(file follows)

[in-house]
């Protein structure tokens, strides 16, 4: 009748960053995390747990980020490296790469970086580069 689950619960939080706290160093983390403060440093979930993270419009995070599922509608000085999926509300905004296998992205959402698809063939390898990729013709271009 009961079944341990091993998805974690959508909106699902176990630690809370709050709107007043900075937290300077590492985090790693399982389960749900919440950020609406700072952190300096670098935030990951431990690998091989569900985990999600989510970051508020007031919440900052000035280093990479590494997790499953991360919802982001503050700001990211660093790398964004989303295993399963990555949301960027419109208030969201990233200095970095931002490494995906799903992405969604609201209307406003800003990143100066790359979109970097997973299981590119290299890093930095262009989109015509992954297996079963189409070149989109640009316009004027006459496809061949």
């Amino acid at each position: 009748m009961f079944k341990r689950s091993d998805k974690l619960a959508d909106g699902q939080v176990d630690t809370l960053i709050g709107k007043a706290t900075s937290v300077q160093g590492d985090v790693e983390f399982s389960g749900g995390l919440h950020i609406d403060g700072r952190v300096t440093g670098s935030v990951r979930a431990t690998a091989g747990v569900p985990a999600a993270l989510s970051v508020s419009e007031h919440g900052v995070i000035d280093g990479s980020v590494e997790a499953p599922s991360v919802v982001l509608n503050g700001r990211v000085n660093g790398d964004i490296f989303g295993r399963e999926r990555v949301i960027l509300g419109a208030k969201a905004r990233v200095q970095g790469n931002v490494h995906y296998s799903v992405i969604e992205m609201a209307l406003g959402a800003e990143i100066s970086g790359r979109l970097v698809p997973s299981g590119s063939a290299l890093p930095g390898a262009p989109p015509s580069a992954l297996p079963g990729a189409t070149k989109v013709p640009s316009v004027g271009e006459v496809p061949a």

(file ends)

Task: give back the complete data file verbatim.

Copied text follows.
[in-house]
């Protein structure tokens, strides 16, 4: 009748960053995390747990980020490296790469970086580069 689950619960939080706290160093983390403060440093979930993270419009995070599922509608000085999926509300905004296998992205959402698809063939390898990729013709271009 009961079944341990091993998805974690959508909106699902176990630690809370709050709107007043900075937290300077590492985090790693399982389960749900919440950020609406700072952190300096670098935030990951431990690998091989569900985990999600989510970051508020007031919440900052000035280093990479590494997790499953991360919802982001503050700001990211660093790398964004989303295993399963990555949301960027419109208030969201990233200095970095931002490494995906799903992405969604609201209307406003800003990143100066790359979109970097997973299981590119290299890093930095262009989109015509992954297996079963189409070149989109640009316009004027006459496809061949």
């Amino acid at each position: 009748m009961f079944k341990r689950s091993d998805k974690l619960a959508d909106g699902q939080v176990d630690t809370l960053i709050g709107k007043a706290t900075s937290v300077q160093g590492d985090v790693e983390f399982s389960g749900g995390l919440h950020i609406d403060g700072r952190v300096t440093g670098s935030v990951r979930a431990t690998a091989g747990v569900p985990a999600a993270l989510s970051v508020s419009e007031h919440g900052v995070i000035d280093g990479s980020v590494e997790a499953p599922s991360v919802v982001l509608n503050g700001r990211v000085n660093g790398d964004i490296f989303g295993r399963e999926r990555v949301i960027l509300g419109a208030k969201a905004r990233v200095q970095g790469n931002v490494h995906y296998s799903v992405i969604e992205m609201a209307l406003g959402a800003e990143i100066s970086g790359r979109l970097v698809p997973s299981g590119s063939a290299l890093p930095g390898a262009p989109p015509s580069a992954l297996p079963g990729a189409t070149k989109v013709p640009s316009v004027g271009e006459v496809p061949a």